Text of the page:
Honestly Kid

by Daniel Damkoehler


premature fiction

Mr. Sneed Fails To Pray

Pickem Sneed picked. First he picked Arkansas cotton, then he picked Washington apples and pears, and in California he picked all manner of crop, apricots, peaches, plums, apples, pears, oranges, grapes, berries, tomatoes and later, picked his own land, picked his own crops, and picked his own pickers. Pickem said, “My Daddy named me Pickem, my Mama made me strong, and I just tried to keep up.”

So it was that one early misty morning 85 years after old Mr. Sneed aptly named his son, Pickem picked his way across the open area between the faded and chipped green clapboard Sneed home and the well-tended, just harvested Sneed family peach orchard. Pickem toddled gamely along a worn dirt path along side his ’72 Dodge Dart parked dangerously close to the back porch, turning sharply past the overgrown, rusted disk harrow with a bent towing shaft, and then switching back to pass between the pile of scrap metal on one side and the pile of scrap lumber on the other. What his stride lacks in force he makes up in purpose, using diminished gait as a means of carefully perusing his reserves of spare parts, reminding himself with some pride, of what he does not need to purchase to keep things running on the farm.

At the edge of the yard, he pauses next to his old Massey-Fergusen tractor, resting his hand on one of its great rear tires. He looks out to the orchard, calculating the amount of this fall’s pruning versus the time it will take to gather the wooden props that held up the weighted down branches before harvest. The props lie in neat piles along the orchard’s rows. Today he will begin picking them up and loading them in a trailer pulled behind the tractor. As a young man, this chore would have taken him no more than two days. Now, he must plan for almost twice that.After the props, comes a week of irrigation and then the pruning. His sigh is frustration with his speed, not his strength.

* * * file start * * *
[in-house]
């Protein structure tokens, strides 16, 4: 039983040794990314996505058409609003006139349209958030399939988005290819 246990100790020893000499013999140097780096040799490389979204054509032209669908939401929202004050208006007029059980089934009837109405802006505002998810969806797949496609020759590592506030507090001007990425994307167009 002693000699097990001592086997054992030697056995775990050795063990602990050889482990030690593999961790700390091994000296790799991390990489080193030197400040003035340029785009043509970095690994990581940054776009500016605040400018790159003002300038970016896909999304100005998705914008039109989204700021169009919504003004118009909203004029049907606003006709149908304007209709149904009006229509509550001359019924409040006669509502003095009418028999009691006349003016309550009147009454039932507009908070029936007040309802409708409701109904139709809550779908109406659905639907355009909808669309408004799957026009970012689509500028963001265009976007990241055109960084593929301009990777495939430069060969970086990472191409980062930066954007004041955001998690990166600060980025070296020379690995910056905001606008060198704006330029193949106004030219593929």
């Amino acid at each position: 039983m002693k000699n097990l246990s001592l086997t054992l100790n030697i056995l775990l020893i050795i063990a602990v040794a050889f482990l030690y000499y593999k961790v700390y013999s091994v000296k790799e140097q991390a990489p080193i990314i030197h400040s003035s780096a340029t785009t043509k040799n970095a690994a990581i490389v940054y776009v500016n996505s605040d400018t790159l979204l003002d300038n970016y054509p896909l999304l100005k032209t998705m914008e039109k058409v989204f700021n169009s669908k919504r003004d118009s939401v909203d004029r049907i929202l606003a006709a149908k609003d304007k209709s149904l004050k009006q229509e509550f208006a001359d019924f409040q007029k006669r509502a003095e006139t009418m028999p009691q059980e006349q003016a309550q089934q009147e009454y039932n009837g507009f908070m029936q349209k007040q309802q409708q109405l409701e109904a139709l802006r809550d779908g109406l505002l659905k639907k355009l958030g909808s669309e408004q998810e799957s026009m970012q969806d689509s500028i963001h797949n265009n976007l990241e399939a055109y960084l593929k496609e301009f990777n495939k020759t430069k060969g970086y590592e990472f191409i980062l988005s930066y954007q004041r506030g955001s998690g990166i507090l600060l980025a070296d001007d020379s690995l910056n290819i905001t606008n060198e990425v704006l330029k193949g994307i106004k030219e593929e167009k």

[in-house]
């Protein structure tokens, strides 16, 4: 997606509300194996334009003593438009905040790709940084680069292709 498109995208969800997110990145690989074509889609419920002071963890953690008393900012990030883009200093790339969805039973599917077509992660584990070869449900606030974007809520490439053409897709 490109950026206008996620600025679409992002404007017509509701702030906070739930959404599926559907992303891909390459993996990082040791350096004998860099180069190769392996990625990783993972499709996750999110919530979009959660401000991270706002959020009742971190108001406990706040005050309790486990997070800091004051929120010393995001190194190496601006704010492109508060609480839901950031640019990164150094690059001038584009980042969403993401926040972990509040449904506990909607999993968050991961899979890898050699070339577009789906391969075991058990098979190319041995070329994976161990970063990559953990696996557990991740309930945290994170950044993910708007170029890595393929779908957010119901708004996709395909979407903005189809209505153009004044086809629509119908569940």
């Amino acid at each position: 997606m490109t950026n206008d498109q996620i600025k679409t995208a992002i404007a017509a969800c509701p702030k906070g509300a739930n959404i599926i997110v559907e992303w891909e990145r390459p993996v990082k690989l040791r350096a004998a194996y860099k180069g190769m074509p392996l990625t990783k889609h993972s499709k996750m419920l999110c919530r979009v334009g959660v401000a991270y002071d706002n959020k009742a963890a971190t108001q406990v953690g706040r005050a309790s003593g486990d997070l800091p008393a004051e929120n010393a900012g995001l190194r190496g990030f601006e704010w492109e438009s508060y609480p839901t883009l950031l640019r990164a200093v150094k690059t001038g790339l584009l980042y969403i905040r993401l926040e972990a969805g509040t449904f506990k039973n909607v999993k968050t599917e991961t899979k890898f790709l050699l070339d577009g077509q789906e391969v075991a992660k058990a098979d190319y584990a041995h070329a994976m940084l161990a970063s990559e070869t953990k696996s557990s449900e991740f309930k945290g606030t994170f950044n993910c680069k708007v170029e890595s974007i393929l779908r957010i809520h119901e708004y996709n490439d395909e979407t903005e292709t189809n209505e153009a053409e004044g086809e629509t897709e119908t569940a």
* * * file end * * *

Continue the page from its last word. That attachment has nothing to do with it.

The tractor is parked on a narrow dirt road that divides the house, the old barn and a young almond orchard from the peach orchard on the north side of the property. While his holdings extend well past these 15 acres of peaches and 5 acres of almonds, this is all he works these days. Pickem leaves the rest to his son, spending an hour or more each day with him reviewing the details of every piece of land the Sneed family owns or manages. He looks to the east, down the track and sees something piled on the almond (south) side of the dirt path.

At first he thinks his wife has spilled the laundry basket there, but can think of no reason for her to have ever brought it out past the clothes lines and poles he only just re-built for her along the side of the house four springs ago. He walks to the pile of laundry slower than usual. The clothes cover the figure of a body, smaller than he thought at first and more awful because of it. He stops a few yards from the hand, a dark child’s hand attached to a child’s narrow wrist reaching out of a dirty blue plaid shirt. Pickem focuses on the hand, wrist and shirt because he cannot think of the awful truth of the body they are attached to, so unnaturally bent and twisted.
He whispers because he cannot, no matter how hard he tries, speak calmly, normally, in the face of this absurd and terrible waste, “That shirt’s too worn, boy. Tell your mama to get ya’ a new one.” Then he sees his own hand reaching out to the boy’s from too far away to ever touch him and he recognizes his own fear shaking there in the morning air. He wishes he could pray but fails, saying, “Please Mama, let this be a memory. Not real. Not on my place. Make it a memory, Mama. Please.”